Wednesday, September 2, 2015

James Hong talks acting, "Safe"

James Hong has been turning heads for several weeks since the veteran character actor arrived in town to work on "Safe," an action thriller that wraps filming here on Friday. Hong, 81, whose hundreds of credits include "Blade Runner," "Chinatown" and "Big Trouble in Little China," plays the leader of the Triads, the Chinese mafia. He speaks Mandarin in his several scenes in the film starring Jason Statham.

James Hong talks acting, "Safe"

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James Hong has been turning heads for several weeks since the veteran character actor arrived in town to work on "Safe," an action thriller that wraps filming here on Friday. Hong, 81, whose hundreds of credits include "Blade Runner," "Chinatown" and "Big Trouble in Little China," plays the leader of the Triads, the Chinese mafia. He speaks Mandarin in his several scenes in the film starring Jason Statham.

The Minneapolis-born actor spent time sightseeing with local businessman Alex Wong, who served as a liason to the local Chinese-American community and organized a Sunday afternoon lecture that Hong gave about his career at Joy Tsin Lau (1026 Race).

Hong enjoyed touring the Liberty Bell, lunching at the Reading Terminal Market and dinner at the City Tavern (138 S. 2nd).

He moved to Hollywood in 1953 and graduated from USC with an engineering degree that he put to use building roads for Los Angeles County. His first taste of show business was appearing as a contestant on a 1953 episode of "You Bet Your Life," in which he got a great response for his impression of host Groucho Marx. He soon appeared in "Soldier of Fortune," with Clark Gable, and "Blood Alley," with John Wayne and Lauren Bacall, and, he said, "They kept calling me.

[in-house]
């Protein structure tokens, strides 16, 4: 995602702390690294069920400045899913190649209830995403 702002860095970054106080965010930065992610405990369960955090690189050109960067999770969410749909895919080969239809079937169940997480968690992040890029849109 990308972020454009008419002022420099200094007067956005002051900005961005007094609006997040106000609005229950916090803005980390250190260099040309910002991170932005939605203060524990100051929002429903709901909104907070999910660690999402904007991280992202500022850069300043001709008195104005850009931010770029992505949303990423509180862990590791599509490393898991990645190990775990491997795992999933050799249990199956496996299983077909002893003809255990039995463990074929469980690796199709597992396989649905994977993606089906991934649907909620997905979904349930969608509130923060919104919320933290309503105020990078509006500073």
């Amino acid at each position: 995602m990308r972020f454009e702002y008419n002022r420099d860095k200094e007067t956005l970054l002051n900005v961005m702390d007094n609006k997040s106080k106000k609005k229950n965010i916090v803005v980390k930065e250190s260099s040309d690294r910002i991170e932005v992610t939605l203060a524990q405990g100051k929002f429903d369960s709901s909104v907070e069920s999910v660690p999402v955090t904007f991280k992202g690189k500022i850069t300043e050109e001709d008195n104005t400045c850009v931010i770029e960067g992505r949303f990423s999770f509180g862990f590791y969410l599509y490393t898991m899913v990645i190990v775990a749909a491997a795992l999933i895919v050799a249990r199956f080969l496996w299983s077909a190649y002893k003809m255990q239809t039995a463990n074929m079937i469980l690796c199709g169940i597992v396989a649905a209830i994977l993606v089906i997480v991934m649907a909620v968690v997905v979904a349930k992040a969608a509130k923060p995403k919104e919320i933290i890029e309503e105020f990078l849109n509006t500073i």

"Doing comedy is still in my veins, that's my first love," Hong said when asked if he prefers comedy to drama. His comedic roles include "The Chinese Restaurant" episode of "Seinfeld, and "Revenge of the Nerds 2."

The octogenarian has no plans to retire.

"As long as I have the talent and there's a demand for the old Chinese man - whether he's a philosopher, or a master, or an old-time restaurant owner, or a villain, or a so-called good guy - I will always be working," he said.

"And nature, God, Buddha - someone has given me this health," Hong told us. "I can breakdance still, I can run, I can play basketball. In my mind I can do anything. As long as I have that spirit I'm going to keep doing it."

Click here to read more from our column in Tuesday's Daily News.

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Molly Eichel
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